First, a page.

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NC weighs requiring allergy antidote in schools

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RALEIGH, N.C. -

North Carolina legislators are considering a law aimed at getting schools prepared to treat children who suffer severe allergic reactions.

A state House committee on Tuesday is scheduled to hear a measure that would require epinephrine auto-injectors in schools and at school-sponsored events. They deliver a dose of adrenaline that counters the effects of a life-threatening allergic reaction.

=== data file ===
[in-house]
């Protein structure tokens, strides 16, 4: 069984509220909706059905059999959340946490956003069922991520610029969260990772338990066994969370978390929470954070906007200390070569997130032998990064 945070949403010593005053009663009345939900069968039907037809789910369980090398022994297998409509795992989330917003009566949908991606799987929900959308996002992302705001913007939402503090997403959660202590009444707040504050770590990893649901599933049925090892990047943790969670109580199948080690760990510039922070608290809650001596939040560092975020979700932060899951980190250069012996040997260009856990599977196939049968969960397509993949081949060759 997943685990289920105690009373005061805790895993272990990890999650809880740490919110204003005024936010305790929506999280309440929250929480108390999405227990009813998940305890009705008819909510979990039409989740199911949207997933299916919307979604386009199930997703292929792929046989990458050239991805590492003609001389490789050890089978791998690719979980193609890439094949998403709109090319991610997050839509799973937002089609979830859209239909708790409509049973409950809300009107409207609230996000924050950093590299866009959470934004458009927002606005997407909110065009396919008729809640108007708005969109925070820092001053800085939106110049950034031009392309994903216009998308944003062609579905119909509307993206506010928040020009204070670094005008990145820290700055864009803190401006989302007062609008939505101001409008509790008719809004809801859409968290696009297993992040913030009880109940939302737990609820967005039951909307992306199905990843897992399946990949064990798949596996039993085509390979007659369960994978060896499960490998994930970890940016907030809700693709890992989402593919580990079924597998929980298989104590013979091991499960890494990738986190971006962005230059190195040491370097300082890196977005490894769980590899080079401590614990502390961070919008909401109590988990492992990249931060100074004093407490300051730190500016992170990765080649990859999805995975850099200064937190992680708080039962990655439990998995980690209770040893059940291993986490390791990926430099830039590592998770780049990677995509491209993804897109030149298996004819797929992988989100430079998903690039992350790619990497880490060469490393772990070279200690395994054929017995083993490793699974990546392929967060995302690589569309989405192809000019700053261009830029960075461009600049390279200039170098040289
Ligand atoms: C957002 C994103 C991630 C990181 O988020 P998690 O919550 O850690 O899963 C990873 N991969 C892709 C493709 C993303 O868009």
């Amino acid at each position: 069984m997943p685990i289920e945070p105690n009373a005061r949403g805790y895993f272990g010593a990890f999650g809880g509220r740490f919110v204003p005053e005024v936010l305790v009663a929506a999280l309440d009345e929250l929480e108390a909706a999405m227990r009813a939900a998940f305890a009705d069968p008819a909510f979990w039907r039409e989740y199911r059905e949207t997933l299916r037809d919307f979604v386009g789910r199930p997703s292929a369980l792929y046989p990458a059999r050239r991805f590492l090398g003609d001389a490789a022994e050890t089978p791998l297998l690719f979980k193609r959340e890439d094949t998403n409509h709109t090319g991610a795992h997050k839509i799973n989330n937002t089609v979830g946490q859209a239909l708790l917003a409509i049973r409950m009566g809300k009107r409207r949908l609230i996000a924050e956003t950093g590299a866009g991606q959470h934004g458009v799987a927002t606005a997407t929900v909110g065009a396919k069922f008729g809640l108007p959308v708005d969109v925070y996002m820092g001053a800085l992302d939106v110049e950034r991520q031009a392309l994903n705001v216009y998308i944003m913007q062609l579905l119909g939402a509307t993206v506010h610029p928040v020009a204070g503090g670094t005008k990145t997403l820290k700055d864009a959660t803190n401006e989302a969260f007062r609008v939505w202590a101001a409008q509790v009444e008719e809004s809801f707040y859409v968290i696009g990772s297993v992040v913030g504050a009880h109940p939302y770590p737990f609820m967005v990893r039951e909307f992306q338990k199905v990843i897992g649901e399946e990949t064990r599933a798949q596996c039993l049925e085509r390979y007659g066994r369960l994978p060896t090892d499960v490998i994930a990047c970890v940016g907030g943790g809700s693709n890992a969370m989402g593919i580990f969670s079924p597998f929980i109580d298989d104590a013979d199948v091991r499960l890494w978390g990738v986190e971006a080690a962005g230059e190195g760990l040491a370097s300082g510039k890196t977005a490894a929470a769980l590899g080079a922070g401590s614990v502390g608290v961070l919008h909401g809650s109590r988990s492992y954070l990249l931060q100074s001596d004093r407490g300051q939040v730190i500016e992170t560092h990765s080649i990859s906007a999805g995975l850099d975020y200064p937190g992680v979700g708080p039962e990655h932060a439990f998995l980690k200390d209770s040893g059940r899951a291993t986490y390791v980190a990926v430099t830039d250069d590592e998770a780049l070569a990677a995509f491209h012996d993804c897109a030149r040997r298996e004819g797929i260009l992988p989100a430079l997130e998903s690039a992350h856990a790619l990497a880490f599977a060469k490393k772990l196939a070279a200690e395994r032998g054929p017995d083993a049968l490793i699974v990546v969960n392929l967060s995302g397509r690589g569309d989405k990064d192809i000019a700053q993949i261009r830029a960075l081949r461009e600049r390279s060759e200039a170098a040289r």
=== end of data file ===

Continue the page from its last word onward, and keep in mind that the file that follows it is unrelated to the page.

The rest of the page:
The law also requires school nurses or other school employees to be trained before injecting students with epinephrine.

The state's pediatric physicians say with child allergies on the rise, the legislation could save a life since one in four allergic reactions occurring at school happen to students who were not previously diagnosed.

A similar law was adopted in Virginia last year after a 7-year-old died from an allergic reaction to peanuts.

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